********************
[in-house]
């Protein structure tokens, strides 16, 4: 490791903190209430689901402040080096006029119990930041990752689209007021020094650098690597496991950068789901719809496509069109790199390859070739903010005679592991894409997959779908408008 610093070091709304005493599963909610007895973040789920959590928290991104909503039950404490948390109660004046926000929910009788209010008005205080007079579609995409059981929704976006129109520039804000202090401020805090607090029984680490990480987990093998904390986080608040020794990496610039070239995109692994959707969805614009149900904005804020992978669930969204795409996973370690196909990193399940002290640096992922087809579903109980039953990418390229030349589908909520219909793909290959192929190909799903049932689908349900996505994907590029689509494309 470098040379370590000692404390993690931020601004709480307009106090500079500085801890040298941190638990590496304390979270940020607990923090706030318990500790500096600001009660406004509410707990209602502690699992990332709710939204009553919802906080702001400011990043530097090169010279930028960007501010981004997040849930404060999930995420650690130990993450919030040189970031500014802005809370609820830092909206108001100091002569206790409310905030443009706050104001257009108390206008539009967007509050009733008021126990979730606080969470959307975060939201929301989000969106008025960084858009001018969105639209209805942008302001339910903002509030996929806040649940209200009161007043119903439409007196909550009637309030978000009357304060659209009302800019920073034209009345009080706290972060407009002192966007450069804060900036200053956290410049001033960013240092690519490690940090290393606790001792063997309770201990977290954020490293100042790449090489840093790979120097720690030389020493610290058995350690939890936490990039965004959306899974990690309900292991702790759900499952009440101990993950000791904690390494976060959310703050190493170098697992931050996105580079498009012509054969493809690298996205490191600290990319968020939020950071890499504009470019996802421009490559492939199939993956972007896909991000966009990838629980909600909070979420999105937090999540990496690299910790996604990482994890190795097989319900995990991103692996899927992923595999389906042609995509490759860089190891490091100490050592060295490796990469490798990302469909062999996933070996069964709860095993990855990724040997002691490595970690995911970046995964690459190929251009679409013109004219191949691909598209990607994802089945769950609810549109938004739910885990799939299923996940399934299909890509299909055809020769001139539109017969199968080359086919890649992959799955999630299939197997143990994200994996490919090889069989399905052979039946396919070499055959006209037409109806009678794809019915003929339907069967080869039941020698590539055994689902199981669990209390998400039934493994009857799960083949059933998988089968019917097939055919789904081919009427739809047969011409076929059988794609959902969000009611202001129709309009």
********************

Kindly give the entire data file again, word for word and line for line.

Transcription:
[in-house]
């Protein structure tokens, strides 16, 4: 490791903190209430689901402040080096006029119990930041990752689209007021020094650098690597496991950068789901719809496509069109790199390859070739903010005679592991894409997959779908408008 610093070091709304005493599963909610007895973040789920959590928290991104909503039950404490948390109660004046926000929910009788209010008005205080007079579609995409059981929704976006129109520039804000202090401020805090607090029984680490990480987990093998904390986080608040020794990496610039070239995109692994959707969805614009149900904005804020992978669930969204795409996973370690196909990193399940002290640096992922087809579903109980039953990418390229030349589908909520219909793909290959192929190909799903049932689908349900996505994907590029689509494309 470098040379370590000692404390993690931020601004709480307009106090500079500085801890040298941190638990590496304390979270940020607990923090706030318990500790500096600001009660406004509410707990209602502690699992990332709710939204009553919802906080702001400011990043530097090169010279930028960007501010981004997040849930404060999930995420650690130990993450919030040189970031500014802005809370609820830092909206108001100091002569206790409310905030443009706050104001257009108390206008539009967007509050009733008021126990979730606080969470959307975060939201929301989000969106008025960084858009001018969105639209209805942008302001339910903002509030996929806040649940209200009161007043119903439409007196909550009637309030978000009357304060659209009302800019920073034209009345009080706290972060407009002192966007450069804060900036200053956290410049001033960013240092690519490690940090290393606790001792063997309770201990977290954020490293100042790449090489840093790979120097720690030389020493610290058995350690939890936490990039965004959306899974990690309900292991702790759900499952009440101990993950000791904690390494976060959310703050190493170098697992931050996105580079498009012509054969493809690298996205490191600290990319968020939020950071890499504009470019996802421009490559492939199939993956972007896909991000966009990838629980909600909070979420999105937090999540990496690299910790996604990482994890190795097989319900995990991103692996899927992923595999389906042609995509490759860089190891490091100490050592060295490796990469490798990302469909062999996933070996069964709860095993990855990724040997002691490595970690995911970046995964690459190929251009679409013109004219191949691909598209990607994802089945769950609810549109938004739910885990799939299923996940399934299909890509299909055809020769001139539109017969199968080359086919890649992959799955999630299939197997143990994200994996490919090889069989399905052979039946396919070499055959006209037409109806009678794809019915003929339907069967080869039941020698590539055994689902199981669990209390998400039934493994009857799960083949059933998988089968019917097939055919789904081919009427739809047969011409076929059988794609959902969000009611202001129709309009």